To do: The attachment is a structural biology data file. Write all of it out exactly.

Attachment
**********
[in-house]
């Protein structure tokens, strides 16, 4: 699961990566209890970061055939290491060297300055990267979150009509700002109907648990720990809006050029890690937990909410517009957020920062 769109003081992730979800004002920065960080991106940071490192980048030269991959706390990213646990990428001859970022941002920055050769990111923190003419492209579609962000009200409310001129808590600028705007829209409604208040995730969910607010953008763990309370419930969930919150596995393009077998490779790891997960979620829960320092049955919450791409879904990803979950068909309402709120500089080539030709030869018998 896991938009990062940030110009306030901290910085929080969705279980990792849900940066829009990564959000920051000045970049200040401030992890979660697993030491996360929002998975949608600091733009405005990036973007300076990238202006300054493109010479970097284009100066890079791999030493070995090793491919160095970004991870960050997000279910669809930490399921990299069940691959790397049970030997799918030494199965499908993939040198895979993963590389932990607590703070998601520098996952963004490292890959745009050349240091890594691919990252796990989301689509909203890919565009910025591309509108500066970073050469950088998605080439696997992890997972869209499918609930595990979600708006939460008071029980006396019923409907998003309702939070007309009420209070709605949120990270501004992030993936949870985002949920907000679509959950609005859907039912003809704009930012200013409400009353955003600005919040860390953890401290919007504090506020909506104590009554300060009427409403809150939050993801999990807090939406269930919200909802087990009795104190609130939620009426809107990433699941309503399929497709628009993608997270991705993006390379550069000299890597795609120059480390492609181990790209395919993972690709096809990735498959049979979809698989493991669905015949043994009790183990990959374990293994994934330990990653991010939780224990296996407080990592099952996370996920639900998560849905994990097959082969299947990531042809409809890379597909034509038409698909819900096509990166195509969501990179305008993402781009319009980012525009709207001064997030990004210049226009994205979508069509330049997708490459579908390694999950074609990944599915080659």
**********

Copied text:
[in-house]
């Protein structure tokens, strides 16, 4: 699961990566209890970061055939290491060297300055990267979150009509700002109907648990720990809006050029890690937990909410517009957020920062 769109003081992730979800004002920065960080991106940071490192980048030269991959706390990213646990990428001859970022941002920055050769990111923190003419492209579609962000009200409310001129808590600028705007829209409604208040995730969910607010953008763990309370419930969930919150596995393009077998490779790891997960979620829960320092049955919450791409879904990803979950068909309402709120500089080539030709030869018998 896991938009990062940030110009306030901290910085929080969705279980990792849900940066829009990564959000920051000045970049200040401030992890979660697993030491996360929002998975949608600091733009405005990036973007300076990238202006300054493109010479970097284009100066890079791999030493070995090793491919160095970004991870960050997000279910669809930490399921990299069940691959790397049970030997799918030494199965499908993939040198895979993963590389932990607590703070998601520098996952963004490292890959745009050349240091890594691919990252796990989301689509909203890919565009910025591309509108500066970073050469950088998605080439696997992890997972869209499918609930595990979600708006939460008071029980006396019923409907998003309702939070007309009420209070709605949120990270501004992030993936949870985002949920907000679509959950609005859907039912003809704009930012200013409400009353955003600005919040860390953890401290919007504090506020909506104590009554300060009427409403809150939050993801999990807090939406269930919200909802087990009795104190609130939620009426809107990433699941309503399929497709628009993608997270991705993006390379550069000299890597795609120059480390492609181990790209395919993972690709096809990735498959049979979809698989493991669905015949043994009790183990990959374990293994994934330990990653991010939780224990296996407080990592099952996370996920639900998560849905994990097959082969299947990531042809409809890379597909034509038409698909819900096509990166195509969501990179305008993402781009319009980012525009709207001064997030990004210049226009994205979508069509330049997708490459579908390694999950074609990944599915080659």